Land expropriation in Israel
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Land expropriation in Israel law, culture and society by Yifat Holzman-Gazit

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Published by Ashgate in Aldershot, Hants, England, Burlington, VT .
Written in English

Subjects:

  • Eminent domain -- Israel,
  • Land tenure -- Law and legislation -- Israel,
  • Public lands -- Israel,
  • Land use -- Law and legislation -- Israel

Book details:

Edition Notes

Includes bibliographical references and index.

Statementby Yifat Holzman-Gazit.
SeriesLaw, justice, and power
Classifications
LC ClassificationsKMK2544 .H65 2007
The Physical Object
Paginationp. cm.
ID Numbers
Open LibraryOL17885433M
ISBN 109780754625438
LC Control Number2007014530

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Book Description. Historically, Israel's Supreme Court has failed to limit the state's powers of expropriation and to protect private property. This book argues that the Court's land expropriation jurisprudence can only be understood against the political, cultural and institutional context in which it was shaped.   Historically, Israel's Supreme Court has failed to limit the state's powers of expropriation and to protect private property. This book argues that the Court's land expropriation jurisprudence can only be understood against the political, cultural and institutional context in which it was : Taylor And Francis.   Historically, Israel's Supreme Court has failed to limit the state's powers of expropriation and to protect private property. This book argues that the Court's land expropriation jurisprudence can only be understood against the political, cultural and institutional context in which it was by: Israel Defends Law Allowing Expropriation of Palestinian Lands, Even 'If Someone Is Hurt' The law was passed by the Knesset in February to retroactively legalize thousands of structures built illegally on private Palestinian land across the West Bank, in settlements and in outposts, but was then frozen.

ISBN: OCLC Number: Description: pages ; 23 cm. Contents: The statutory framework of expropriation and the land tenure regime --Civil rights and land expropriation: double standard in the court in the pre-constitutional era --Nation-building and the ideology of public land ownership --The public use requirement: the impact of immigration .   Historically, Israel's Supreme Court has failed to limit the state's powers of expropriation and to protect private property. This book argues that the Court's land expropriation jurisprudence can only be understood against the political, cultural and institutional context in which it was shaped. Security and economic pressures, the precarious status of the Court in .   Other methods employed by Israel to take control of land include seizure for military needs, declaration of land as "abandoned assets," and the expropriation of land for public needs. Each of these is based on a different legal foundation. In addition, Israel has assisted private citizens purchasing land on the "free market.". Israel’s expropriation jurisprudence in the pre-constitutional era, from the s to. the late s, was marked by judicial deference. During that period, the concept. of judicial review as applied to legislative acts was not recognized. Yet even so, and. despite the fact that Israel lacked a constitution (and therefore also a constitutionalAuthor: Yifat Holzman-Gazit.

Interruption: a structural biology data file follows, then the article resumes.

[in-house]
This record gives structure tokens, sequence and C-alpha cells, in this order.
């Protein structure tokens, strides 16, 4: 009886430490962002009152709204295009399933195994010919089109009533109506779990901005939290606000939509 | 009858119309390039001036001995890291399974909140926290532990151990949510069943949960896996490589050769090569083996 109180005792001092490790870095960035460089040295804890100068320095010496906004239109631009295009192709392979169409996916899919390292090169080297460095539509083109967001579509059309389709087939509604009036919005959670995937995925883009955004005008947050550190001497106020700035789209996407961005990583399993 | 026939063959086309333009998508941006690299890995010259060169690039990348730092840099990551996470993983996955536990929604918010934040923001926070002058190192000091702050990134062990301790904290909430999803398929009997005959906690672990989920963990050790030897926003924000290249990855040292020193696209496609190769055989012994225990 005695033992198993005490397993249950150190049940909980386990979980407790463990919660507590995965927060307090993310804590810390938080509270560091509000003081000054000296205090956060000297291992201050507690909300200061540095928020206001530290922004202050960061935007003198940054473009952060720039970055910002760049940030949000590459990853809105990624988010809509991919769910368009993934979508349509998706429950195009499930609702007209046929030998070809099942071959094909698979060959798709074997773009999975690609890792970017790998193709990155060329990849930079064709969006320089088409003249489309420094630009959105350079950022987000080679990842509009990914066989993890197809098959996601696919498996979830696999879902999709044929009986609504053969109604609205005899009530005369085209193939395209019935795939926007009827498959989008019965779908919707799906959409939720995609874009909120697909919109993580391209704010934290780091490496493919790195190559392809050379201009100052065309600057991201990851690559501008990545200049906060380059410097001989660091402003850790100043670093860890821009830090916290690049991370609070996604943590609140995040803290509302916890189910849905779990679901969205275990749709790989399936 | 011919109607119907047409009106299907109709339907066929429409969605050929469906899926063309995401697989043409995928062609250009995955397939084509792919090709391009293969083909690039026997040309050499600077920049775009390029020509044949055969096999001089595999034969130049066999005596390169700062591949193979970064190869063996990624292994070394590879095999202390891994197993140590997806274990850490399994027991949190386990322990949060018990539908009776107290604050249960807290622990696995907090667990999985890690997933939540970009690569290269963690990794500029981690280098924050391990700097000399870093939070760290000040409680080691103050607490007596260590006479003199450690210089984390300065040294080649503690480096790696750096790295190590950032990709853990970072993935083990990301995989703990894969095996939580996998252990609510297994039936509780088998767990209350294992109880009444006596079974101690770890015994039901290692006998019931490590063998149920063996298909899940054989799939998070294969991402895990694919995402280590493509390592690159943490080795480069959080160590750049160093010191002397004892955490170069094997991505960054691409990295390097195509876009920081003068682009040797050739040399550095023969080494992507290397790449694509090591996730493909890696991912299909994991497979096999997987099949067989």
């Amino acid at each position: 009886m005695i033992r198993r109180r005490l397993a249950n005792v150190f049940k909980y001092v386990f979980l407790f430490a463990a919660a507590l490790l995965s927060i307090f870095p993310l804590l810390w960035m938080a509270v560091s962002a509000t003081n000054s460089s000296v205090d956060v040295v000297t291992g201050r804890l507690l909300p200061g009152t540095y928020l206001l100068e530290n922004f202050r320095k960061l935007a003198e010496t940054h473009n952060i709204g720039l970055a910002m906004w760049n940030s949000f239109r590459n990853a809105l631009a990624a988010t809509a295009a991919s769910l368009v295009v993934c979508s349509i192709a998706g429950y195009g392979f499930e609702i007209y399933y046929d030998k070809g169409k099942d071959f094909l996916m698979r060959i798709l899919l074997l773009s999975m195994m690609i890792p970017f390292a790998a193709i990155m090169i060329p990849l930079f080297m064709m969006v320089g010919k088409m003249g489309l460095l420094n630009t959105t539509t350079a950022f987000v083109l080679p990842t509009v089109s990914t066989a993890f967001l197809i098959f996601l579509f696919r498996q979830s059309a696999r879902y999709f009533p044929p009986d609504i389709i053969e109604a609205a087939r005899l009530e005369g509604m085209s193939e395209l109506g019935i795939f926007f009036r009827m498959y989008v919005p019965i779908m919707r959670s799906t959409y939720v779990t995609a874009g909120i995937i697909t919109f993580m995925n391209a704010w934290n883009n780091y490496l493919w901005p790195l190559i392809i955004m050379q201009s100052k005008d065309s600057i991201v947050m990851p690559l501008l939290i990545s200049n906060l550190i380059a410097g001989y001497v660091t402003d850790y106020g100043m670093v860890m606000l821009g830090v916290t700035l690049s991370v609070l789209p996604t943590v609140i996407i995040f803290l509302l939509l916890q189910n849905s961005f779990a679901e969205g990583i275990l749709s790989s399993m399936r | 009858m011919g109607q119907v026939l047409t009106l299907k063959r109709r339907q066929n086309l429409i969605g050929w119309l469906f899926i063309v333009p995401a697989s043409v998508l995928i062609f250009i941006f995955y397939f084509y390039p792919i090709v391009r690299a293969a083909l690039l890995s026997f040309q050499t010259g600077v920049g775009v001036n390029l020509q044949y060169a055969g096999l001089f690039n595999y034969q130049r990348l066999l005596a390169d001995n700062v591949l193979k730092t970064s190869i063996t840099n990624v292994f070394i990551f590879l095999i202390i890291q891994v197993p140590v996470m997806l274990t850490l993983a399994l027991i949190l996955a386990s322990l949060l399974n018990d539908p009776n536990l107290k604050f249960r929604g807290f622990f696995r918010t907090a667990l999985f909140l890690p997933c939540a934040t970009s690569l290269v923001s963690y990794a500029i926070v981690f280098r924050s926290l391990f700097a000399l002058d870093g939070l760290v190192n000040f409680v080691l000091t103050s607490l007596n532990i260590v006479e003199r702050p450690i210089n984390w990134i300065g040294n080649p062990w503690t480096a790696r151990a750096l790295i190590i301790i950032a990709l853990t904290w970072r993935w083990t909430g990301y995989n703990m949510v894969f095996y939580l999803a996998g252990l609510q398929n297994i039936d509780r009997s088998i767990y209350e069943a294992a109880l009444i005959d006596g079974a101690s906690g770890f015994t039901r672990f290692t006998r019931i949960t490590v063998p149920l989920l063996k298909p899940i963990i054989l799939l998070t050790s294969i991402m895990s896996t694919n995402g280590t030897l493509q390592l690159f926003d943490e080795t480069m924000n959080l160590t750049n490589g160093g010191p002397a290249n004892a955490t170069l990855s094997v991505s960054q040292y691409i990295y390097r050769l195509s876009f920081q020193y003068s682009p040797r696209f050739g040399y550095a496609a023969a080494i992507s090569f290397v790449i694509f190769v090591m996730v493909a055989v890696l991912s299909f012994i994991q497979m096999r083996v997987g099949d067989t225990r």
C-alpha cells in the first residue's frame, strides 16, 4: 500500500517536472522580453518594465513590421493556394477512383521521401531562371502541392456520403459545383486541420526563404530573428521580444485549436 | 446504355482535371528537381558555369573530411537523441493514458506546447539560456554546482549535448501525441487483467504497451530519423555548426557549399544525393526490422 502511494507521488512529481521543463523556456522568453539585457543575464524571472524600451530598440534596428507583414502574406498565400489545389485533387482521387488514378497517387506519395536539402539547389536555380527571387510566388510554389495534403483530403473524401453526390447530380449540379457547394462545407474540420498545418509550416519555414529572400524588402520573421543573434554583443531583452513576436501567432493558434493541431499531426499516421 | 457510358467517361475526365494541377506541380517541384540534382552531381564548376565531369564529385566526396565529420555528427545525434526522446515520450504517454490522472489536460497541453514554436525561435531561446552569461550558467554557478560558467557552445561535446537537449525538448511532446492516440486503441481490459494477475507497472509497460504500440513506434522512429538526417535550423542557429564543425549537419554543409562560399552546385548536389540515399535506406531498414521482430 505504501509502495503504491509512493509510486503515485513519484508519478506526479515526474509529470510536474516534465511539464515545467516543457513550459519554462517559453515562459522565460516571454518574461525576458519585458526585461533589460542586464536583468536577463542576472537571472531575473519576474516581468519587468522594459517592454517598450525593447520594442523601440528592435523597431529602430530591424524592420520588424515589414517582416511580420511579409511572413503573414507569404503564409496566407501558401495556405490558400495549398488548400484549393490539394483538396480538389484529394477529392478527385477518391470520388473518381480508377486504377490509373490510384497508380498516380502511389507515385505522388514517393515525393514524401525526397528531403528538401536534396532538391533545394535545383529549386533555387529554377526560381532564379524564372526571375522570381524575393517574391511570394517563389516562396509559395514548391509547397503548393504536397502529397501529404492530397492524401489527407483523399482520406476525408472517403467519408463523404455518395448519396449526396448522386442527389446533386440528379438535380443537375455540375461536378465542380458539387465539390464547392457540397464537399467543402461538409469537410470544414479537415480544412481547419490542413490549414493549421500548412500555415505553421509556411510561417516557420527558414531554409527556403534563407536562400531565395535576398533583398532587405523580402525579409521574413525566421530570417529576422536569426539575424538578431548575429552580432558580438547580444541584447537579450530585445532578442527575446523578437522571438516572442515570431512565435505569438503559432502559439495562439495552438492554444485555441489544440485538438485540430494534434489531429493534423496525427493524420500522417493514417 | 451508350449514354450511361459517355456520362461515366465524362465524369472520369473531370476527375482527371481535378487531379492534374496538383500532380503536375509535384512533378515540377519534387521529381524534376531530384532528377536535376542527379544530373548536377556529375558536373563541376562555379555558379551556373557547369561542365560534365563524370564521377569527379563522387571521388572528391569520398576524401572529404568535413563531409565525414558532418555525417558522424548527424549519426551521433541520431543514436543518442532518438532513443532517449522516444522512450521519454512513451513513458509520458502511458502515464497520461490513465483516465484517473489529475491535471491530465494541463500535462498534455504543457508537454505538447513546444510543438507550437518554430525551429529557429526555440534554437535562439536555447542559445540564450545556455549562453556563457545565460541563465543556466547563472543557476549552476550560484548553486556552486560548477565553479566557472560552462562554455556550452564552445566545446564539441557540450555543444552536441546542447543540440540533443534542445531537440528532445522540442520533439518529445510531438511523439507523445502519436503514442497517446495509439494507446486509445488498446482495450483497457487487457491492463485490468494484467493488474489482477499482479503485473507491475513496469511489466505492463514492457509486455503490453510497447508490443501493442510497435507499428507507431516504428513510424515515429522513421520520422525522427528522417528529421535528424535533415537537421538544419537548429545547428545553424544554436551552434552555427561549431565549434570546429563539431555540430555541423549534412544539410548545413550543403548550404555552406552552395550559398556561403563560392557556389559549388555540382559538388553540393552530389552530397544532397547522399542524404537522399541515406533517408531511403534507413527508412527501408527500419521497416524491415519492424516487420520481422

Land expropriation in the West Bank refers to the practices employed by the State of Israel to take over Palestinian land in the occupied West Bank. From to Israel had issued over 1, military seizure orders alone to that purpose. Overview. The mechanisms by which. An Ottoman land law dating from allows uncultivated land to be declared state land. This law, which is still in force in the West Bank, is what was used to carry out the expropriation. According to last Sunday's decree, the lands in question belong to the village of Karyut. (source: Nielsen Book Data) Summary Throughout most of the country's history, Israel's Supreme Court has failed to set limits on the powers of land expropriation and to provide protection to private property. This book studies the Israeli case law of land expropriation against the social characteristics, political realities and ideologies of. “The expropriation case law of the ’s and in fact up until the late ’s,” Holzman-Gazit concludes, “was decided in opposition to the ethos of capitalism and private land ownership” (p). Holzman-Gazit traces the sorry story of the expropriation of Arab land in the aftermath of Israel’s independence.